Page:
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Methacrylonitrile 153 3.3. Repeated-Dose Studies 3.3.1. Rats Groups of 12 male and 12 female Harlan-Wistar rats were exposed to methacrylonitrile vapor at 0, 19.3, 52.6, or 109.3 ppm (measured by gas chroma- tography) for 7 h/day, 5 days/week for 91 days (Pozzani et al. 1968). Seven males died during the first day of exposure at 109.3 ppm and one male died on day 2 of exposure at 52.6 ppm. Loss of consciousness with no convulsions pre- ceded death. Transient, decreased body-weight gain was observed at day 5 in mid-concentration females and high-concentration males and females. Relative liver weights were increased at the end of the study in mid-concentration males (10% increase) and high-concentration males (28% increase) and females (21% increase) compared with controls. However, no treatment-related effects were found in measurements of blood urea nitrogen, serum glutamic oxaloacetic transaminase (SGOT), serum glutamic-pyruvic transaminase (SGPT), or alka- line phosphatase activities, and no correlative histopathology was observed. No other treatment-related effects were reported. Both lethal and nonlethal effects were reported in a preliminary repeated- dose, range-finding study (Pozzani et al. 1968). This information is discussed in Section 3.1.1. In a 13-week range-finding study, groups of 20 male and 20 female F344/N rats were administered methacrylonitrile at 0, 7.5, 15, 30, 60, or 120 mg/kg in de- ionized water by gavage 5 days/week (NTP 2000). Ten males and 10 females from each group were schedule to be killed on day 32 for interim evaluation. In this 32- day evaluation group, nine males exposed at 120 mg/kg died within the first week, but all high-dose female rats survived the 32-day period. Males in the 60-mg/kg group had decreased mean body weights (8% decrease compared with controls; p ≤ 0.01) at the end of the 32-day period. The one surviving high-dose male also showed a decreased body weight (10% decrease compared with controls). Clinical findings at the 32-day evaluation included lethargy, lacrimation, ataxia, tremors, convulsions, and abnormal breathing in all treatment groups in a dose-related manner; these effects appeared within minutes of dosing and resolved several hours after dosing. Minimal, normocytic, normochromic anemia was found in males and females, as evidenced by dose-related decreases in hematocrit, hemo- globin concentration, and erythrocyte counts. (This anemia resolved in the 13- week evaluation group.) Decreased (p ≤ 0.01) kidney and thymus weights were noted in males in the 60-mg/kg group at the 32-day evaluation. In females, stom- ach weights were increased (p ≤ 0.01) in the 60- and 120-mg/kg groups, thymus weights were decreased (p ≤ 0.01) in the 120-mg/kg group, and liver weights were increased (p ≤ 0.01) in the 120-mg/kg group on day 32. Male and female rats in the 60-mg/kg groups and females in the 120-mg/kg groups showed increased (p ≤ 0.05 or p ≤ 01) incidences of nasal olfactory epithelial metaplasia on day 32. In females exposed at 60 and 120 mg/kg, an increased (p ≤ 0.05) incidence of olfac- tory epithelial necrosis was also noted.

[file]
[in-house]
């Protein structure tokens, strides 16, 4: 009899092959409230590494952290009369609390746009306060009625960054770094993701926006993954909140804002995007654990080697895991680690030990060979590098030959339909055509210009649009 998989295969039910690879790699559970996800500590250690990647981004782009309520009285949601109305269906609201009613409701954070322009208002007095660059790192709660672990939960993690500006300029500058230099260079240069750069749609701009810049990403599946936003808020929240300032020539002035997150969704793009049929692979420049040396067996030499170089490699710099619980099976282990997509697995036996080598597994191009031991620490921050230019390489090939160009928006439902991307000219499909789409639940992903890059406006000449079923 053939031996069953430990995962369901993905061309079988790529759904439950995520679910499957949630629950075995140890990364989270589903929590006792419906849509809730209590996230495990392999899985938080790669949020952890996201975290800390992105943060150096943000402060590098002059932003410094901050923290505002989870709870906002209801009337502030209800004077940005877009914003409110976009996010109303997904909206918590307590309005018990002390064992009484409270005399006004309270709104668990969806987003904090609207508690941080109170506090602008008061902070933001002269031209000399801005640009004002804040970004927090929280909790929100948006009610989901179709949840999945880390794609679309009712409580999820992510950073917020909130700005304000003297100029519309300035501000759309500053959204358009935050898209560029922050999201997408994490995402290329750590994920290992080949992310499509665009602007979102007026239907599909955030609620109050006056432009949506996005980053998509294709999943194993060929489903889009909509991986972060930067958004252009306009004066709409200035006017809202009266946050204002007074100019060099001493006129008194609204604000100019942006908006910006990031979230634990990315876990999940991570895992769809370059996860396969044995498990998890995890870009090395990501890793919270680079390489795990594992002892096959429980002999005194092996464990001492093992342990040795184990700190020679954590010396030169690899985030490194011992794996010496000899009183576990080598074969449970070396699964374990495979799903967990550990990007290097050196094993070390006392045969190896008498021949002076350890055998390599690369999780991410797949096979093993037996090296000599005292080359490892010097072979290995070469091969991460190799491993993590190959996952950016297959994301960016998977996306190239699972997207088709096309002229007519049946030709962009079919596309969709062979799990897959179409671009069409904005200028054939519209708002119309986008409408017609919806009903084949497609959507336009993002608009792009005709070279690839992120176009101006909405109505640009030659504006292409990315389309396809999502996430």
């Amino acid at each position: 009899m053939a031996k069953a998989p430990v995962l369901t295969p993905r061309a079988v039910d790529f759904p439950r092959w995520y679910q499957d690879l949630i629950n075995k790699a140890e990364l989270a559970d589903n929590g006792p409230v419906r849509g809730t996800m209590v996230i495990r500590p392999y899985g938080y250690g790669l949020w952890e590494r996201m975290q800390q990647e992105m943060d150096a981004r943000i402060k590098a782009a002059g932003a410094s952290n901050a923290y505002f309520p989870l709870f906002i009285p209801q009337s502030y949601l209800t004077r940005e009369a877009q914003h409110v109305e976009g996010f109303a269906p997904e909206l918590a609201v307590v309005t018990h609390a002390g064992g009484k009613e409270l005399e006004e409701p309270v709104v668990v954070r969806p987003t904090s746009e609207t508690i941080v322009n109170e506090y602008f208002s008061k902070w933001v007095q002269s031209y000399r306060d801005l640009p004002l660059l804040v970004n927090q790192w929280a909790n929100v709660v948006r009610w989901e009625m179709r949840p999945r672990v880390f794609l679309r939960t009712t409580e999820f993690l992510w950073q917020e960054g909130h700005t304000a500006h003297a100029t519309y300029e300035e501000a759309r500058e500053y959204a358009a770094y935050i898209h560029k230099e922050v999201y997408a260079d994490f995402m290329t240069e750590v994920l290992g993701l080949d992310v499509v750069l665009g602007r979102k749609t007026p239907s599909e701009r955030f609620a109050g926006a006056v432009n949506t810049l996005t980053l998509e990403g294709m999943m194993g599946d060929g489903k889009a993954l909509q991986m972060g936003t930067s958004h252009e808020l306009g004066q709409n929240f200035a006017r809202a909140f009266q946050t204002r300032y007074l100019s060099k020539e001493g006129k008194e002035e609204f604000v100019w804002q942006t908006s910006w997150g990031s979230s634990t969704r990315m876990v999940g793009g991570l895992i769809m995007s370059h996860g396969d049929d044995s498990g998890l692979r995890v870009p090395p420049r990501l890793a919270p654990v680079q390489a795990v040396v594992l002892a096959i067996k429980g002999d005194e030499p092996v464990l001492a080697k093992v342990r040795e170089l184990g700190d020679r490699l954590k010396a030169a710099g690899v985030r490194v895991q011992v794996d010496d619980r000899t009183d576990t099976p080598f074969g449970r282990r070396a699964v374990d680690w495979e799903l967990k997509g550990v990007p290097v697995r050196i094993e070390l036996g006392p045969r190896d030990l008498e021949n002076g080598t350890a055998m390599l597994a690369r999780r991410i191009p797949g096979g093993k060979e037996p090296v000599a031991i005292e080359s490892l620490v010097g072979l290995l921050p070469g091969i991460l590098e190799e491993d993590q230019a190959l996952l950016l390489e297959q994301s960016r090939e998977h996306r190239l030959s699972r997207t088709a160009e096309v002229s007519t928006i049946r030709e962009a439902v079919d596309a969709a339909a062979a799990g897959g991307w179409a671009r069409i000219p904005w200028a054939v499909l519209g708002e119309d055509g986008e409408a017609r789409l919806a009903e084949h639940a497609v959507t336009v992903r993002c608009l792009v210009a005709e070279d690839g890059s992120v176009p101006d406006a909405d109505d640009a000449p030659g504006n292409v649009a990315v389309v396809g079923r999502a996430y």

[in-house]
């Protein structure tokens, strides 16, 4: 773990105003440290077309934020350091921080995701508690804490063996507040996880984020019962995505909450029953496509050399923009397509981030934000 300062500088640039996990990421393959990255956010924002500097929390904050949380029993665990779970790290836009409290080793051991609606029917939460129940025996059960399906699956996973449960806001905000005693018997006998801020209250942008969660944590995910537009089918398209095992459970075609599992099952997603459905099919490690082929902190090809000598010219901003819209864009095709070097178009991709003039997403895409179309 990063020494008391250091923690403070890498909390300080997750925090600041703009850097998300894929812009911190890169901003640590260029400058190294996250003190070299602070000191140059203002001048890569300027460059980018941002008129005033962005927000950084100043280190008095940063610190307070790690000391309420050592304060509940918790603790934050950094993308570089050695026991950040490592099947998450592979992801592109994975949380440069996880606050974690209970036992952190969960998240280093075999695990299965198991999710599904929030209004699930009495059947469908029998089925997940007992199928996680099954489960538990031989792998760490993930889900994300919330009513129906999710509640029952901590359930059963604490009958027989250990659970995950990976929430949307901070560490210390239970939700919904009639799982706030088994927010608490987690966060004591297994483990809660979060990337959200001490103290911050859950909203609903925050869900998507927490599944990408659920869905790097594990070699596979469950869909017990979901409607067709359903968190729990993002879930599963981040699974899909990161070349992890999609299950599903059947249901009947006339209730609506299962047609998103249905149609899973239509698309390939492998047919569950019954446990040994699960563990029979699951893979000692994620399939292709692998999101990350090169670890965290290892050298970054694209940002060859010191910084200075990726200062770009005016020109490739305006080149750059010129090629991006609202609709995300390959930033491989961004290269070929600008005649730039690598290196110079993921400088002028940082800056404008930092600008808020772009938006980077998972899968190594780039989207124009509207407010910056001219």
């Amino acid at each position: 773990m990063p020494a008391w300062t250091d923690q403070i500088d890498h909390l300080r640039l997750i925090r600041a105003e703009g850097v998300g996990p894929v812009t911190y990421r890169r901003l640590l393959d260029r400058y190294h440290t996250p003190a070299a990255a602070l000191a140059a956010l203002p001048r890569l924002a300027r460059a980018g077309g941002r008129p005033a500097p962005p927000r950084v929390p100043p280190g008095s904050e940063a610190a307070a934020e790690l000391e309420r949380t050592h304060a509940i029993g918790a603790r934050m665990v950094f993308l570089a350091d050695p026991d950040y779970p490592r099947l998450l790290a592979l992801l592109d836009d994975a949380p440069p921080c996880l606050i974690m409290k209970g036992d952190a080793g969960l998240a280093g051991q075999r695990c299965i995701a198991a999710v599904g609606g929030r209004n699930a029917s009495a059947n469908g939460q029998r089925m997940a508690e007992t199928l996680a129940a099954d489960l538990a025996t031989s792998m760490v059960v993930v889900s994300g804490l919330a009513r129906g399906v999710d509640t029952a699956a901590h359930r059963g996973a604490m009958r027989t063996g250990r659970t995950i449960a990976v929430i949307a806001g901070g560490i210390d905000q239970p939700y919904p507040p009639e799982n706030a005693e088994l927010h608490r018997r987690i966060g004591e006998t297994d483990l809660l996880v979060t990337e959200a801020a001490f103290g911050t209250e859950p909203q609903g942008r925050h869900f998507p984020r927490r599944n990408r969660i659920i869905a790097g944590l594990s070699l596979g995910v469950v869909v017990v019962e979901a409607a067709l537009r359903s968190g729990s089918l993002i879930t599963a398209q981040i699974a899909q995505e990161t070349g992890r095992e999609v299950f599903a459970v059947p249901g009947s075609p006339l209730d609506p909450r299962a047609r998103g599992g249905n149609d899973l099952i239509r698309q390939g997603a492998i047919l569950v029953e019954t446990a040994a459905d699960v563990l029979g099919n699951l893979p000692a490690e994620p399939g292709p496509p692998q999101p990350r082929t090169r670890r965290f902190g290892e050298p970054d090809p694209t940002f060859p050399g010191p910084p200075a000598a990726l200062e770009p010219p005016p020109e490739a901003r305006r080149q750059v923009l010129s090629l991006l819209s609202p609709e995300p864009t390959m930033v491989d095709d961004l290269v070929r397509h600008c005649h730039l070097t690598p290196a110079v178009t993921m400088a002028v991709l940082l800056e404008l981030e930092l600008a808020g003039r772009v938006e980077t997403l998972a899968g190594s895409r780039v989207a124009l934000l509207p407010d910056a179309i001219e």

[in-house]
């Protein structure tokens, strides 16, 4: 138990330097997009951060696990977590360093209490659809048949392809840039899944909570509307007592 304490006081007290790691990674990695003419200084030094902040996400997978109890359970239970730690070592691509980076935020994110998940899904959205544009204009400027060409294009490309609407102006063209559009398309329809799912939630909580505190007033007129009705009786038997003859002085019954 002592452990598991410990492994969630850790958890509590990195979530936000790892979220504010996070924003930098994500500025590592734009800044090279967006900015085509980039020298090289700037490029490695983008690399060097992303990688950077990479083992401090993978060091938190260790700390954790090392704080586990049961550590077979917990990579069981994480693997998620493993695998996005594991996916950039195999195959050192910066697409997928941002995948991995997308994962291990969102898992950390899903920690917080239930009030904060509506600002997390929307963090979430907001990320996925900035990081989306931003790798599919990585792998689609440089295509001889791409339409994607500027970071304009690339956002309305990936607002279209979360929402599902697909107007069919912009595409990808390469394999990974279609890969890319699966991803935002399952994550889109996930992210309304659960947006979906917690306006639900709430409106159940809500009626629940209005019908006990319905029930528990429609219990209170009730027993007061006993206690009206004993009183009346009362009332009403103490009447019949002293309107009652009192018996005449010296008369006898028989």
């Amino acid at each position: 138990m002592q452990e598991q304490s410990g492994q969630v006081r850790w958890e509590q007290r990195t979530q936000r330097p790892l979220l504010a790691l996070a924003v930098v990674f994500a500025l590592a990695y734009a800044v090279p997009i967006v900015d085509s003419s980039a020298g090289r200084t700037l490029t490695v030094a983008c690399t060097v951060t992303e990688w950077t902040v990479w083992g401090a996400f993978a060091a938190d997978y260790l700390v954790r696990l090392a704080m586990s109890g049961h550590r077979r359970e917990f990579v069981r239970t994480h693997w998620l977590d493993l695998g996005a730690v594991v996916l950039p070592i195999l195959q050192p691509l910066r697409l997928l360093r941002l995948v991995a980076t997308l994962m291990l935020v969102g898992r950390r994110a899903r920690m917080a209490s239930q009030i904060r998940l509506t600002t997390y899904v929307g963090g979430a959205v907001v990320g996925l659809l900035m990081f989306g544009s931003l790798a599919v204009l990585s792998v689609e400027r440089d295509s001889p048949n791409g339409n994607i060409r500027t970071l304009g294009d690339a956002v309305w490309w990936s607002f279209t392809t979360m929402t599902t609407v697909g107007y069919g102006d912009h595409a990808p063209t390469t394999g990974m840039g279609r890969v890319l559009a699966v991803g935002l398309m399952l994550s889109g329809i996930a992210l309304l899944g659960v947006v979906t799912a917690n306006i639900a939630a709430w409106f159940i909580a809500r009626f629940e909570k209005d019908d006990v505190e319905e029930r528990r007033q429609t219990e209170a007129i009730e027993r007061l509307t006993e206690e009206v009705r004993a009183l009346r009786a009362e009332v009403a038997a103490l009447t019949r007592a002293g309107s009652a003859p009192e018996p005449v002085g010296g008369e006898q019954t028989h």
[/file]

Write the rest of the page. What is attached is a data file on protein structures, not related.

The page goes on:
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Methacrylonitrile 169 Washington, DC, by DuPont, Wilmington, DE, with Cover Letter Dated October 15, 1992. EPA Document No. 88-920009945. Microfiche No. OTS0571603. EPA (U.S. Environmental Protection Agency). 1987. Health and Environmental Effects Document for Selected Nitriles. EPA500ECAOCING008. Environmental Criteria and Assessment Office, U.S. Environmental Protection Agency, Cincinnati, OH. November 1987. Farooqui, M.Y., and M.M. Mumtaz. 1991. Toxicology of methacrylonitrile. Toxicology 65(3):239-250. Farooqui, M.Y., R.G. Diaz, and J.H. Deleon. 1992. Methacrylonitrile: In vivo metabolism to cyanide in rats, mice, and gerbils. Drug. Metab. Dispos. 20(2):156-160. George, J.D., C.J. Proce, M.C. Marr, C.B. Myers, B.A. Schwetz, J.J. Heindel, and E.S. Hunter, III. 1996. Evaluation of the developmental toxicity of methacrylonitrile in Sprague-Dawley rats and New Zealand white rabbits. Fundam. Appl. Toxicol. 34(2):249-259. Ghanayem, B.I., and L.T. Burka. 1996. Excretion and identification of methacrylonitrile metabolites in the bile of male F344 rats. Drug Metab. Dispos. 24(4):390-394. Ghanayem, B.I., P.J. Boor, and A.E. Ahmed. 1985. Acrylonitrile-induced gastric mucosal necrosis: Role of gastric glutathione. J. Pharmacol. Exp. Therap. 232(2):570-577. Ghanayem, B.I., I.M. Sanchez, and L.T. Burka. 1992. Effects of dose, strain, and dosing vehicle on methacrylonitrile disposition in rats and identification of a novel ex- haled metabolite. Drug Metab. Dispos. 20(5):642-652. Ghanayem, B.I., I.M. Sanchez, and L.T. Burka. 1994. Investigation of methacrylonitrile metabolism and the metabolic basis for the differences in its toxicity in rats and mice. J. Pharmacol. Exp. Therap. 269(2):581-588. Ghanayem, B.I., J.M. Sanders, B. Chanas, L.T. Burka, and F.J. Gonzalez. 1999. Role of cytochrome P450 2E1 in methacrylonitrile metabolism and disposition. J. Pharma- col. Exp. Therap. 289(2):1054-1059. Guengerich, F.P., L.E. Geiger, L.L. Hogy, and P.L. Wright. 1981. In vitro metabolism of acrylonitrile to 2-cyanoethylene oxide, reaction with glutathione, and irreversible binding to proteins and nucleic acids. Cancer Res. 41(12Pt 1):4925-4933. Hartung, R. 1994. Cyanides and nitriles: Methacrylonitrile. Pp. 3139-3140 in Patty’s Industrial Hygiene and Toxicology, 4th Ed., Vol. II, Part D. Toxicology, G.D. Clayton, and F.E. Clayton, eds. New York: John Wiley &Sons. HSDB (Hazardous Substances Data Bank). 2005. Methylacrylonitrile (CAS Reg. No. 126-98-7). TOXNET Specialized Information Services, U.S. National Library of Medicine, Bethesda, MD [online]. Available: http://toxnet.nlm.nih.gov/ [accessed Nov. 25, 2013]. IARC (International Agency for Research on Cancer). 1987. Acrylonitrile (Group 2A). Pp. 79-80 in IARC Monographs on the Evaluation of the Carcinogenic Risk of Chemicals to Humans, Overall Evaluations of Carcinogenicity: An Updating of IARC Monographs Volume 1 to 42, Supplement 7. International Agency for Re- search on Cancer, Lyon, France [online]. Available: http://monographs.iarc.fr/ ENG/Monographs/suppl7/Suppl7.pdf [accessed Nov. 25, 2013]. MSZW (Ministerie van Sociale Zaken en Werkgelegenheid). 2004. Nationale MAC-lijst 2004: Methylacrylnitril. Den Haag: SDU Uitgevers [online]. Available: http://www.lasrook.net/lasrookNL/maclijst2004.htm [accessed Mar.1, 2013]. NIOSH (National Institute for Occupational Safety and Health). 1990. National Occupa- tional Exposure Survey (NOES) Conducted from 1981-1983. Centers for Disease Control and Prevention, Atlanta, GA [online]. Available: http://www.cdc.gov/ noes/ [accessed Nov. 25, 2013].